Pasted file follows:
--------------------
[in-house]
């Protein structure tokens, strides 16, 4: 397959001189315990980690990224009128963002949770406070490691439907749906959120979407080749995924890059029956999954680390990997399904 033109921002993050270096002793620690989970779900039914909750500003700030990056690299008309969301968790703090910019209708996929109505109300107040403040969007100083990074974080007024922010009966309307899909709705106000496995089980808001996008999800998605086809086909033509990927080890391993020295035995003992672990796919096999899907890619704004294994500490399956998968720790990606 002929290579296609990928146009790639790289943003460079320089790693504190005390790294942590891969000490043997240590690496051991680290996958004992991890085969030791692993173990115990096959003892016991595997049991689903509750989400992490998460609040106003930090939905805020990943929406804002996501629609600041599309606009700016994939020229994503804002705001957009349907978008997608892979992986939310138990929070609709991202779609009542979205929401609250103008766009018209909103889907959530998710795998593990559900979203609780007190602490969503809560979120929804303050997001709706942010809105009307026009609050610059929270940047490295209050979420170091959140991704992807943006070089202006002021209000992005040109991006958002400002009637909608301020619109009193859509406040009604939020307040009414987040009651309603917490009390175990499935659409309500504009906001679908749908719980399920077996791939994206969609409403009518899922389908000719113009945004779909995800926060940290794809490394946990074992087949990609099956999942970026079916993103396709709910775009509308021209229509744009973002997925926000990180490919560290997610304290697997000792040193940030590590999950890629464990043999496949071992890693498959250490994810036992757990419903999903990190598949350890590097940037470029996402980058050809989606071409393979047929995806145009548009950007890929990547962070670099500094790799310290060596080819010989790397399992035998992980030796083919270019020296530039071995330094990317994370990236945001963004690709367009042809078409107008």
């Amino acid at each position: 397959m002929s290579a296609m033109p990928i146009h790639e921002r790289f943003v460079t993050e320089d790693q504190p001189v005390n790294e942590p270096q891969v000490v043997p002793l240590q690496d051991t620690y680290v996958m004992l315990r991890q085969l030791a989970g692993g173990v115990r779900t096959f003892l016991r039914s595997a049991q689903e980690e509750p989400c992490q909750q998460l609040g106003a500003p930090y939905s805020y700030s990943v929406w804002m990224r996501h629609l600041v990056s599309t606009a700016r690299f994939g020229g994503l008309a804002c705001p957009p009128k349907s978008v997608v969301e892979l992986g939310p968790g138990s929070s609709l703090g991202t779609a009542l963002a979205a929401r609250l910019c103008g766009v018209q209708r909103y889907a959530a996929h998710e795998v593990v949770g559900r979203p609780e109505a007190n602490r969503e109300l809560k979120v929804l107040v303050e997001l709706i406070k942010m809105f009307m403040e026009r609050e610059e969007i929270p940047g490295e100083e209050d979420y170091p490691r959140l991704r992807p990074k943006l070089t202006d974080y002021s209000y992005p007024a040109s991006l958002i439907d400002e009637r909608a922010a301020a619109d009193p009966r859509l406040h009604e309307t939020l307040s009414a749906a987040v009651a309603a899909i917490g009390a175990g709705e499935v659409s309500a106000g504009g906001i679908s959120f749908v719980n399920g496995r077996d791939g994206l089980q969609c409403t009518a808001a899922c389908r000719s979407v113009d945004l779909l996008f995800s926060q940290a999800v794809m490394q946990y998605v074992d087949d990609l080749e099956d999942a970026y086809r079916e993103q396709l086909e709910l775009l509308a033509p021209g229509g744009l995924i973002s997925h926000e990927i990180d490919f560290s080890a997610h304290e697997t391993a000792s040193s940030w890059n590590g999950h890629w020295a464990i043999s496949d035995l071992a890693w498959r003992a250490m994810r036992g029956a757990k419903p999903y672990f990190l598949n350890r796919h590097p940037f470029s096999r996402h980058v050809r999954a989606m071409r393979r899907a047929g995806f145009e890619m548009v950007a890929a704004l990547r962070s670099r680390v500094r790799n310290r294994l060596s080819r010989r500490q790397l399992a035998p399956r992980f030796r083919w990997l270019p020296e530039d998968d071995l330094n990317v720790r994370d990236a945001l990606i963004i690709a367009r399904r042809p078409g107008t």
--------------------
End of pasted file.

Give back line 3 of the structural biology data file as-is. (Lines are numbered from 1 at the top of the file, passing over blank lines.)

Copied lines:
């Amino acid at each position: 397959m002929s290579a296609m033109p990928i146009h790639e921002r790289f943003v460079t993050e320089d790693q504190p001189v005390n790294e942590p270096q891969v000490v043997p002793l240590q690496d051991t620690y680290v996958m004992l315990r991890q085969l030791a989970g692993g173990v115990r779900t096959f003892l016991r039914s595997a049991q689903e980690e509750p989400c992490q909750q998460l609040g106003a500003p930090y939905s805020y700030s990943v929406w804002m990224r996501h629609l600041v990056s599309t606009a700016r690299f994939g020229g994503l008309a804002c705001p957009p009128k349907s978008v997608v969301e892979l992986g939310p968790g138990s929070s609709l703090g991202t779609a009542l963002a979205a929401r609250l910019c103008g766009v018209q209708r909103y889907a959530a996929h998710e795998v593990v949770g559900r979203p609780e109505a007190n602490r969503e109300l809560k979120v929804l107040v303050e997001l709706i406070k942010m809105f009307m403040e026009r609050e610059e969007i929270p940047g490295e100083e209050d979420y170091p490691r959140l991704r992807p990074k943006l070089t202006d974080y002021s209000y992005p007024a040109s991006l958002i439907d400002e009637r909608a922010a301020a619109d009193p009966r859509l406040h009604e309307t939020l307040s009414a749906a987040v009651a309603a899909i917490g009390a175990g709705e499935v659409s309500a106000g504009g906001i679908s959120f749908v719980n399920g496995r077996d791939g994206l089980q969609c409403t009518a808001a899922c389908r000719s979407v113009d945004l779909l996008f995800s926060q940290a999800v794809m490394q946990y998605v074992d087949d990609l080749e099956d999942a970026y086809r079916e993103q396709l086909e709910l775009l509308a033509p021209g229509g744009l995924i973002s997925h926000e990927i990180d490919f560290s080890a997610h304290e697997t391993a000792s040193s940030w890059n590590g999950h890629w020295a464990i043999s496949d035995l071992a890693w498959r003992a250490m994810r036992g029956a757990k419903p999903y672990f990190l598949n350890r796919h590097p940037f470029s096999r996402h980058v050809r999954a989606m071409r393979r899907a047929g995806f145009e890619m548009v950007a890929a704004l990547r962070s670099r680390v500094r790799n310290r294994l060596s080819r010989r500490q790397l399992a035998p399956r992980f030796r083919w990997l270019p020296e530039d998968d071995l330094n990317v720790r994370d990236a945001l990606i963004i690709a367009r399904r042809p078409g107008t």